Samples must be sliced one thousand times thinner than a human hair in order for an electron microscope to see inside before being mounted in an ultramicrotome. One of the exhibits had one of these tools and you could use it to have a go yourself at sorting out samples. The video accompanying this display was by Raffa Carzaniga, the Deputy Head of Electron Microscopy Science Technology Platform, who’s responsible for running the day to day operations of the electron microscope. It showed how the samples are prepared and also explained how she ended up being a Technician. As she was a very active PhD student and her Professor said “Right, we have had enough of you, you need to become patient, and we are sending you to the Electron Microscope Facility downstairs, go!” So she duly went downstairs and after a few weeks her professor sought her out and asked her where she’d been and she said “Well I’ve been in the Electron Microscope and I’ve fallen in love with the electron microscope, I cannot come back and finish my Biochemistry PhD!”. As she says herself, the first time you look down an electron microscope you discover a completely different world.

The Cell Services technicians also had their own display. Instead of experimenting on living patients the Crick scientists work with cells that are artificially grown in flasks. The Cell Services technicians make these flasks up and keep the cells regularly fed, keep them uncontaminated and give them room to reproduce. They can look after and nurture 100 different types of cells at the same time.

The Engineering technicians display was varied as is their tasks. The Crick scientists often need the Engineering technicians to build or adapt scientific apparatus (e.g. a new chamber to hold living cells) so they can make further progress with their research. The engineers sketch possible solutions and build (or 3D print) prototypes before manufacturing the final product. The Cricks electronic engineers also often need to fix faulty scientific equipment, often going back to basics on how it was built in order to effect a fix.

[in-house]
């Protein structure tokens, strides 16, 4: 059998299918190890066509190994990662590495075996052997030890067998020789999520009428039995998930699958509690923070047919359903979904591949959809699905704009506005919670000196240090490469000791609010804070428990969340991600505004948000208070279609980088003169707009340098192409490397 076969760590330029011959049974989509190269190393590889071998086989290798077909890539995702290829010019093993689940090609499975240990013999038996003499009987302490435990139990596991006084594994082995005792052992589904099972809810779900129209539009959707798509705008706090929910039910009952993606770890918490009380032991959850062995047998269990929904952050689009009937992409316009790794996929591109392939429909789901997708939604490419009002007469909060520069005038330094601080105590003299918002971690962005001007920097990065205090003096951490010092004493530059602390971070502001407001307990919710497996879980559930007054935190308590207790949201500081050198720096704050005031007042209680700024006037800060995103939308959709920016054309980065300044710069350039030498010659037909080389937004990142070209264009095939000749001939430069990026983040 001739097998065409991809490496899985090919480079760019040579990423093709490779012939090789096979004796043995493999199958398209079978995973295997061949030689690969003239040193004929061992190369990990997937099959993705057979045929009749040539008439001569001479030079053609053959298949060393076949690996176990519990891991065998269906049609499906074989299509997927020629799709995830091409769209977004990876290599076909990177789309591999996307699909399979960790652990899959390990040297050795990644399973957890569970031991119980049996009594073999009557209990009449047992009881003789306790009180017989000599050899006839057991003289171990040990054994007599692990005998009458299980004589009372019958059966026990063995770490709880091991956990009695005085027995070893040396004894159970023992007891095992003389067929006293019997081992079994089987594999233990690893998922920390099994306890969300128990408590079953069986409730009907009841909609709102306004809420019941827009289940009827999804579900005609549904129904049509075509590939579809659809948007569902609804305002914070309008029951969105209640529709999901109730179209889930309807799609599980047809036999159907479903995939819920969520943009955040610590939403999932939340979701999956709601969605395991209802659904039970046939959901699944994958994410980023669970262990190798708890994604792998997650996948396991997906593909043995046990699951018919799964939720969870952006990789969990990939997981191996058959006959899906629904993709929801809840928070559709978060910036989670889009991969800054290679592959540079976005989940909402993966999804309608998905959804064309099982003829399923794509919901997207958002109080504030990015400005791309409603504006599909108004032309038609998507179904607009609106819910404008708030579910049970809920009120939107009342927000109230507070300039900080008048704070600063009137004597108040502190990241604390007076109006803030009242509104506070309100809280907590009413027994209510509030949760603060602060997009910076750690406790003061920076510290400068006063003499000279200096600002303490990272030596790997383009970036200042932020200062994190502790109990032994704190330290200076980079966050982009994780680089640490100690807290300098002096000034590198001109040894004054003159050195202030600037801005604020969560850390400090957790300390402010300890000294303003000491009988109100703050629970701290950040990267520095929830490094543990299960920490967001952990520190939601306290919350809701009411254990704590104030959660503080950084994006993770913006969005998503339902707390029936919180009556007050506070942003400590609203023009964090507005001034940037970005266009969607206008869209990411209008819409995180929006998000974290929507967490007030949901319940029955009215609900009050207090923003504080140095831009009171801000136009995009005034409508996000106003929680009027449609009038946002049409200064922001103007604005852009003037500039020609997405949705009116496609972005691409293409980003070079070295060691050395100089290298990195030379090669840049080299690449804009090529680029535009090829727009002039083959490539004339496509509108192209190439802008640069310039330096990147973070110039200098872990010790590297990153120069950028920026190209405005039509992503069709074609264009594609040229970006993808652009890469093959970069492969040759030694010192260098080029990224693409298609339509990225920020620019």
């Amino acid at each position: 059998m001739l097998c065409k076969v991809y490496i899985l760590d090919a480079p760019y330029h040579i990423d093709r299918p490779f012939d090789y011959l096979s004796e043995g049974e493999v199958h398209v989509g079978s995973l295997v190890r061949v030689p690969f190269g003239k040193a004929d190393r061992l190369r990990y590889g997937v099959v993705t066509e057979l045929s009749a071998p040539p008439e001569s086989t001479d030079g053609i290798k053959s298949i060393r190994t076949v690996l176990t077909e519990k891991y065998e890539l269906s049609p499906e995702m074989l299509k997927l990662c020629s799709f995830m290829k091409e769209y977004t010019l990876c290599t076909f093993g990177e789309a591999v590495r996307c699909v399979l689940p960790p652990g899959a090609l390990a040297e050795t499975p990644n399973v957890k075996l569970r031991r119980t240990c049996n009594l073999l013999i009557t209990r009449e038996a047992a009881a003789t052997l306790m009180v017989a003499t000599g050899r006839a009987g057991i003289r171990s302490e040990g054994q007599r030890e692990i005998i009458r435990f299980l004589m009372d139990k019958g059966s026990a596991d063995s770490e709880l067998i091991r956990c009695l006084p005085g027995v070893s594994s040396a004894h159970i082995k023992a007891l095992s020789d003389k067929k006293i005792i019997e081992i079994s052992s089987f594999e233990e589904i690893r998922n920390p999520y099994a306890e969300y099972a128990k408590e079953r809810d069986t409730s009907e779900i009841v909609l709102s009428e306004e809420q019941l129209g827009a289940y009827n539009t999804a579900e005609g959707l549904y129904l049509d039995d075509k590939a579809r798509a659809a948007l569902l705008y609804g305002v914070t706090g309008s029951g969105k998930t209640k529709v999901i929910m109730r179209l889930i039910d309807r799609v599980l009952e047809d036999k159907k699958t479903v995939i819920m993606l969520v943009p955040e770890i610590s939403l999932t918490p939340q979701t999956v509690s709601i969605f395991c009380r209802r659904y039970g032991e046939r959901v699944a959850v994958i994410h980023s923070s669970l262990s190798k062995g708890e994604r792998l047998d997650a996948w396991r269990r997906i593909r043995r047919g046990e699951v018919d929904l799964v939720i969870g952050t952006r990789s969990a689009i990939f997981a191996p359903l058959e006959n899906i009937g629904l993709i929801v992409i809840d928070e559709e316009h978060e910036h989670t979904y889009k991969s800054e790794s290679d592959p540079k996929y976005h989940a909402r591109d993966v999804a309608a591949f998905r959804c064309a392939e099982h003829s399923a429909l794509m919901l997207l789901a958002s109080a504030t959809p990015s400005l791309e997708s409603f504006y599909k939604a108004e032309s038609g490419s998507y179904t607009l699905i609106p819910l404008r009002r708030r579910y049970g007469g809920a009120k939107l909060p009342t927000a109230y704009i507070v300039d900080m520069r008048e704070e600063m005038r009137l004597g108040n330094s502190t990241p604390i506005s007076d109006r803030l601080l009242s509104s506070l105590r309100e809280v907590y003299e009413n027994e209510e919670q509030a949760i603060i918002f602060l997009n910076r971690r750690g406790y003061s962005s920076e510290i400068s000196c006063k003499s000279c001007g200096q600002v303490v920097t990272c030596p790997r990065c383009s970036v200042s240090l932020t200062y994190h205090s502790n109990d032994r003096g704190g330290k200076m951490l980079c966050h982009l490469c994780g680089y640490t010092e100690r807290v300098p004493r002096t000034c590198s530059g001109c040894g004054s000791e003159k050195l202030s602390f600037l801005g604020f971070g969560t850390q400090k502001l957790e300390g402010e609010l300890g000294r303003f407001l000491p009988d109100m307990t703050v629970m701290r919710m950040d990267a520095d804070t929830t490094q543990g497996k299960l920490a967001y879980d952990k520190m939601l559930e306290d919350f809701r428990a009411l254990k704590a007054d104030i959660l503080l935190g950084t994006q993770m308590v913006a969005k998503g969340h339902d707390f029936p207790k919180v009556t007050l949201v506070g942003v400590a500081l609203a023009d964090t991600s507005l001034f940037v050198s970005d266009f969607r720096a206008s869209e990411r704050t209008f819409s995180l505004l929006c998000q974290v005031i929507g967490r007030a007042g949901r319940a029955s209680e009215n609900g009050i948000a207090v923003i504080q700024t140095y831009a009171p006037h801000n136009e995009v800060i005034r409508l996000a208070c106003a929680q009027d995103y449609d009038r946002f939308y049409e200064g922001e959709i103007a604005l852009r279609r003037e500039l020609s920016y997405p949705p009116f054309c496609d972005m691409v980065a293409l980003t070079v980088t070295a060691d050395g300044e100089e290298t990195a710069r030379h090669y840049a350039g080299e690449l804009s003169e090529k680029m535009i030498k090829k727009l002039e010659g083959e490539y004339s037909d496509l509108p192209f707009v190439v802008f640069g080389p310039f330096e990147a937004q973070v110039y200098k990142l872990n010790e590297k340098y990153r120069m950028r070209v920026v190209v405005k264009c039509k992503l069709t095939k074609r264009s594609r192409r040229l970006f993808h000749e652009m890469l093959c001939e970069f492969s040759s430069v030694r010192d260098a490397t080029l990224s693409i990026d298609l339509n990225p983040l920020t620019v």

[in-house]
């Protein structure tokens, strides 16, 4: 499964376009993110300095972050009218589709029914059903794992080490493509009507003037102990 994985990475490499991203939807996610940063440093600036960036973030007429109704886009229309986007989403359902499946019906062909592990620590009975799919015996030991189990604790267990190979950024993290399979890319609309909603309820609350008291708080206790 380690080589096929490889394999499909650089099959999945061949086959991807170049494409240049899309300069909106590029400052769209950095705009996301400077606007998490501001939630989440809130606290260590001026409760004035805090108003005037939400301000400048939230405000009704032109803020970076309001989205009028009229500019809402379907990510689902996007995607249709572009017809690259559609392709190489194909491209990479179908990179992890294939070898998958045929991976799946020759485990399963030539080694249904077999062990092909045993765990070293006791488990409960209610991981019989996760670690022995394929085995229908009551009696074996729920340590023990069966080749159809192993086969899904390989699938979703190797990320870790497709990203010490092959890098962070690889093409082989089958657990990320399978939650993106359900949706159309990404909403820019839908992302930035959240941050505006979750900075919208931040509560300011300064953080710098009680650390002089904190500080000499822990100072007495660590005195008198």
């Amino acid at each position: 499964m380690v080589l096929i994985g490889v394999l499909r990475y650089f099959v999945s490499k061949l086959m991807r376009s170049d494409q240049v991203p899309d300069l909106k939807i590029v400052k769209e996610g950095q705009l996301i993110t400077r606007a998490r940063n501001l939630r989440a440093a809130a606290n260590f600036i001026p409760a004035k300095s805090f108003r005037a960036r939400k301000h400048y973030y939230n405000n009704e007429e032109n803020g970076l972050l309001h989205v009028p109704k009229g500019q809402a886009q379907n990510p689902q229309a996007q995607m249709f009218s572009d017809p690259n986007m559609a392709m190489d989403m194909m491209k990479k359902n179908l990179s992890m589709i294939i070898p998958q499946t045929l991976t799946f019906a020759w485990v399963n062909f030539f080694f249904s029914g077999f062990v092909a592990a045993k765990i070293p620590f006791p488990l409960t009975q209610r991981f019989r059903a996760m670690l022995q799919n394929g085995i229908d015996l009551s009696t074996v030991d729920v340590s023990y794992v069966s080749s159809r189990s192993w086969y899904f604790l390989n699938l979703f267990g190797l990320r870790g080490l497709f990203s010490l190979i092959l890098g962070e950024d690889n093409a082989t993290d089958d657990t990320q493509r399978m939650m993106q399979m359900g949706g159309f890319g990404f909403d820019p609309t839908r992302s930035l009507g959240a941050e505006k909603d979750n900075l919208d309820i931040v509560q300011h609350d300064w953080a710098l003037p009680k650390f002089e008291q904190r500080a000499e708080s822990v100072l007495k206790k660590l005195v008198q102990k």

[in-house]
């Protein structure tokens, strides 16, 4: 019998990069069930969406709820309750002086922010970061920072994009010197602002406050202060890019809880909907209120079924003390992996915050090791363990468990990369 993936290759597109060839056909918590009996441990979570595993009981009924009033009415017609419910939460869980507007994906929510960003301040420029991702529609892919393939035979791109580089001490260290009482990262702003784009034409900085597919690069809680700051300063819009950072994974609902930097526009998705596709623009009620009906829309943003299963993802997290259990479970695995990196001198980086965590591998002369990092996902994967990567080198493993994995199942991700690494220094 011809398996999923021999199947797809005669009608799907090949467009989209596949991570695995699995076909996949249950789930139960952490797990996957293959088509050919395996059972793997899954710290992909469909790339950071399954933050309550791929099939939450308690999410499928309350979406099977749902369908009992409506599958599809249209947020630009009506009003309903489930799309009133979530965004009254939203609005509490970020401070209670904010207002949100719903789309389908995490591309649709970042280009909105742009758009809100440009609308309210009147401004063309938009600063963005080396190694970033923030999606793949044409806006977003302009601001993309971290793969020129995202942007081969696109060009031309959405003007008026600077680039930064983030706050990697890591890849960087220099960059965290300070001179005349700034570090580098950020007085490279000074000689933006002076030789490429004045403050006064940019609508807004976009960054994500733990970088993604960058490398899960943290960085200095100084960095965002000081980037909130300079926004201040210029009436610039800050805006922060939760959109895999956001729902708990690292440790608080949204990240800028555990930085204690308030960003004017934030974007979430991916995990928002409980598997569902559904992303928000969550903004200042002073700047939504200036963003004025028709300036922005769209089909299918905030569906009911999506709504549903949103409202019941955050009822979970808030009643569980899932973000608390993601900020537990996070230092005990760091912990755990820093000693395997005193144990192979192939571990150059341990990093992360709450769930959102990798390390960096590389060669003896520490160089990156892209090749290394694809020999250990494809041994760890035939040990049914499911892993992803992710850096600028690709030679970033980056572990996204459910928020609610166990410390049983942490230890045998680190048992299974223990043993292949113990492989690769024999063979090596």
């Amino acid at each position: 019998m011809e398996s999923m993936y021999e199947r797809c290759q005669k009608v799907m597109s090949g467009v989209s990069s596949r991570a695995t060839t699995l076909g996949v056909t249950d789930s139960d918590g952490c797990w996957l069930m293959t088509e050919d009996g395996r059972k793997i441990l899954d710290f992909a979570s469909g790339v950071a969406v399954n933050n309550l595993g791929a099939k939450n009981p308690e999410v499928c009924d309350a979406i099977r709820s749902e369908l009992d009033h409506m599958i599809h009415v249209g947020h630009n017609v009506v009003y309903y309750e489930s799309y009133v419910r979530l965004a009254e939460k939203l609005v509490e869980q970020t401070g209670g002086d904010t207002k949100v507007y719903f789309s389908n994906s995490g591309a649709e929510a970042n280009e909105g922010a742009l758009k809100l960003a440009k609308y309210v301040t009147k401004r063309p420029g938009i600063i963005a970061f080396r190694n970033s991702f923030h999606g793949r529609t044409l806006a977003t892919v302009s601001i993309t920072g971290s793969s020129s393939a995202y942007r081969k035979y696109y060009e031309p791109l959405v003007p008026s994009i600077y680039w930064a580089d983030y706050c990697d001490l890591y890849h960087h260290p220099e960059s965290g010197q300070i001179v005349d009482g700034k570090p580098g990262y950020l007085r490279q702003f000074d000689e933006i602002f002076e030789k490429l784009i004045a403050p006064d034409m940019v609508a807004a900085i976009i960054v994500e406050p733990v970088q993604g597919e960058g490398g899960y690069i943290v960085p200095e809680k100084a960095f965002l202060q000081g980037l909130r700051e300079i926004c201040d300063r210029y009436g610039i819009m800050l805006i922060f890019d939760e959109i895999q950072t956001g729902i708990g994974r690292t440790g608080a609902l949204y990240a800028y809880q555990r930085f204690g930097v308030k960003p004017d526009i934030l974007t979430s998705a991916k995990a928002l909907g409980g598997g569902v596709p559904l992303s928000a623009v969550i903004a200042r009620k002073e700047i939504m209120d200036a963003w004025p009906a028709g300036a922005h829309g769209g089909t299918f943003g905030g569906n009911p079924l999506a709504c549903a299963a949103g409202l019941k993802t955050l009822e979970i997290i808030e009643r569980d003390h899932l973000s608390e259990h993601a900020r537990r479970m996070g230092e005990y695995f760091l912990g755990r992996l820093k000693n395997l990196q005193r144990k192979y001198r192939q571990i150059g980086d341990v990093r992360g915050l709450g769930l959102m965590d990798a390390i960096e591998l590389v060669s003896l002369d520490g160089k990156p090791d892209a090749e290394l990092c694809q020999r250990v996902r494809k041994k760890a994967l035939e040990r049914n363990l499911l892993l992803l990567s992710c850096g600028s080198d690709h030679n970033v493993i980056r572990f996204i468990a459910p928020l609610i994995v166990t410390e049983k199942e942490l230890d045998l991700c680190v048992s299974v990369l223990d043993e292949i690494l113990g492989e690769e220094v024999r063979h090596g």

An image of the equipment used by the fruit fly technicians.The final display was about the Fly Facility technicians. Fruit flies are used in research here because approximately 70% of genes for human disease have a fruit fly equivalent. The technicians run a constant and complex Fruit Fly breeding programme, managing which flies from which families get to cohabit and mate. They also create genetically modified flies using a very steady hand to inject edited DNA into fly embryos. Raising fruit flies is a relentless task shared between 4 technicians and 70 scientists. There was an interactive exhibit where you could try sorting through fruit flies which I found difficult as I don’t have a steady hand! A fruit fly atlas was also available to look through as there are many different types of fruit fly with thousands of differences between them.

All in all, though it was a small exhibition, it was very good at showing what goes on behind the scenes at The Crick Institute and how fundamental technicians are to the success of its cutting edge biomedical research. The videos and the interactive exhibits were also worthwhile. If you wish to visit it yourself it’s open weekly Wednesday to Saturday until the end of November. It has free admission and is located on the ground floor of The Crick Institute building (not far from Kings Cross). Further information is available here:

By Angela Beddows